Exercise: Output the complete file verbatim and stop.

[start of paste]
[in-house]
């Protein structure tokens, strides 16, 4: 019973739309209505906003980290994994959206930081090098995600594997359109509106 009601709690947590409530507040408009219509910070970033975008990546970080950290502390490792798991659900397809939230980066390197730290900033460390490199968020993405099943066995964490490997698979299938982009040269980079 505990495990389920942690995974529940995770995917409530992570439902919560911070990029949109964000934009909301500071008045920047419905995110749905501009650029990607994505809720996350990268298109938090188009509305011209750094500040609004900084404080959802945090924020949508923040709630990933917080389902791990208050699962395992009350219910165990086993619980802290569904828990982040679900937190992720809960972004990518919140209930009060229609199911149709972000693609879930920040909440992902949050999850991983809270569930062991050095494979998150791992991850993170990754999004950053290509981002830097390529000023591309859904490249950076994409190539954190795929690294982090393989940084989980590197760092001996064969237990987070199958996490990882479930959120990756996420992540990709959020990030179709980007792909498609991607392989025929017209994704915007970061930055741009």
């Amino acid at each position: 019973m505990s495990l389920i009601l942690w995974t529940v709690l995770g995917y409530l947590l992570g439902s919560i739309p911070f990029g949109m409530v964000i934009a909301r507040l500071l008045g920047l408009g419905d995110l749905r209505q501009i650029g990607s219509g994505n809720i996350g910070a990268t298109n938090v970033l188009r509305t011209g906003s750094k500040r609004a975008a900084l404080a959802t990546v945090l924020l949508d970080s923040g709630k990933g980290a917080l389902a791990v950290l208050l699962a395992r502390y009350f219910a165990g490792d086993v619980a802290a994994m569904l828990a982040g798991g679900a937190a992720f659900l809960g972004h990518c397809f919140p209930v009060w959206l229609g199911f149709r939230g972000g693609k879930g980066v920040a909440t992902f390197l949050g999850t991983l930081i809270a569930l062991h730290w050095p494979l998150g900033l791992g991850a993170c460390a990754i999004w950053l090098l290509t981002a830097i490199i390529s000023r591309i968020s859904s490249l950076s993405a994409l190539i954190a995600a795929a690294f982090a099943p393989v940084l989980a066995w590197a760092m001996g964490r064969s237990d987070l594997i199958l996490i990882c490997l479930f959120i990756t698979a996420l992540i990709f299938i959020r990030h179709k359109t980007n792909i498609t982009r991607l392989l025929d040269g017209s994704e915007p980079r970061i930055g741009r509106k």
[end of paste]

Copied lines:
[in-house]
């Protein structure tokens, strides 16, 4: 019973739309209505906003980290994994959206930081090098995600594997359109509106 009601709690947590409530507040408009219509910070970033975008990546970080950290502390490792798991659900397809939230980066390197730290900033460390490199968020993405099943066995964490490997698979299938982009040269980079 505990495990389920942690995974529940995770995917409530992570439902919560911070990029949109964000934009909301500071008045920047419905995110749905501009650029990607994505809720996350990268298109938090188009509305011209750094500040609004900084404080959802945090924020949508923040709630990933917080389902791990208050699962395992009350219910165990086993619980802290569904828990982040679900937190992720809960972004990518919140209930009060229609199911149709972000693609879930920040909440992902949050999850991983809270569930062991050095494979998150791992991850993170990754999004950053290509981002830097390529000023591309859904490249950076994409190539954190795929690294982090393989940084989980590197760092001996064969237990987070199958996490990882479930959120990756996420992540990709959020990030179709980007792909498609991607392989025929017209994704915007970061930055741009």
């Amino acid at each position: 019973m505990s495990l389920i009601l942690w995974t529940v709690l995770g995917y409530l947590l992570g439902s919560i739309p911070f990029g949109m409530v964000i934009a909301r507040l500071l008045g920047l408009g419905d995110l749905r209505q501009i650029g990607s219509g994505n809720i996350g910070a990268t298109n938090v970033l188009r509305t011209g906003s750094k500040r609004a975008a900084l404080a959802t990546v945090l924020l949508d970080s923040g709630k990933g980290a917080l389902a791990v950290l208050l699962a395992r502390y009350f219910a165990g490792d086993v619980a802290a994994m569904l828990a982040g798991g679900a937190a992720f659900l809960g972004h990518c397809f919140p209930v009060w959206l229609g199911f149709r939230g972000g693609k879930g980066v920040a909440t992902f390197l949050g999850t991983l930081i809270a569930l062991h730290w050095p494979l998150g900033l791992g991850a993170c460390a990754i999004w950053l090098l290509t981002a830097i490199i390529s000023r591309i968020s859904s490249l950076s993405a994409l190539i954190a995600a795929a690294f982090a099943p393989v940084l989980a066995w590197a760092m001996g964490r064969s237990d987070l594997i199958l996490i990882c490997l479930f959120i990756t698979a996420l992540i990709f299938i959020r990030h179709k359109t980007n792909i498609t982009r991607l392989l025929d040269g017209s994704e915007p980079r970061i930055g741009r509106k």